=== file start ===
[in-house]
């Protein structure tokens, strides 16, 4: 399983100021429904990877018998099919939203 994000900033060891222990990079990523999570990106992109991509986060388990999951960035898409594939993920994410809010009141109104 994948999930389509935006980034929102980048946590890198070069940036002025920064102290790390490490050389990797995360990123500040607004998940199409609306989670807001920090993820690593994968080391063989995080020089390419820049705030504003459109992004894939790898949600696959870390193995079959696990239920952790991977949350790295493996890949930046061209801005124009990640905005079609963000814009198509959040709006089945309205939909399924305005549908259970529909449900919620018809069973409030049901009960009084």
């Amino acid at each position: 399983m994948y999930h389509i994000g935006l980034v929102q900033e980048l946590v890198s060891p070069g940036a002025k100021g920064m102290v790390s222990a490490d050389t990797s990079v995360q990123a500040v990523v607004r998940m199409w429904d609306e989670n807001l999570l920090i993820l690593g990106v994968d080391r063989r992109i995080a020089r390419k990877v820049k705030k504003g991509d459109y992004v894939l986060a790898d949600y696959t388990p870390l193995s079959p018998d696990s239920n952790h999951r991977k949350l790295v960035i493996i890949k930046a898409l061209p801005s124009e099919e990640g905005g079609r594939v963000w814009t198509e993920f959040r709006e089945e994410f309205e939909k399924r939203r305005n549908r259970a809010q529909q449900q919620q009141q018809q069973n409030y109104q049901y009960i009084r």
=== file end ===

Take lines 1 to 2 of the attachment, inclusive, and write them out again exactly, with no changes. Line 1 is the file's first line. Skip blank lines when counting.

[in-house]
């Protein structure tokens, strides 16, 4: 399983100021429904990877018998099919939203 994000900033060891222990990079990523999570990106992109991509986060388990999951960035898409594939993920994410809010009141109104 994948999930389509935006980034929102980048946590890198070069940036002025920064102290790390490490050389990797995360990123500040607004998940199409609306989670807001920090993820690593994968080391063989995080020089390419820049705030504003459109992004894939790898949600696959870390193995079959696990239920952790991977949350790295493996890949930046061209801005124009990640905005079609963000814009198509959040709006089945309205939909399924305005549908259970529909449900919620018809069973409030049901009960009084």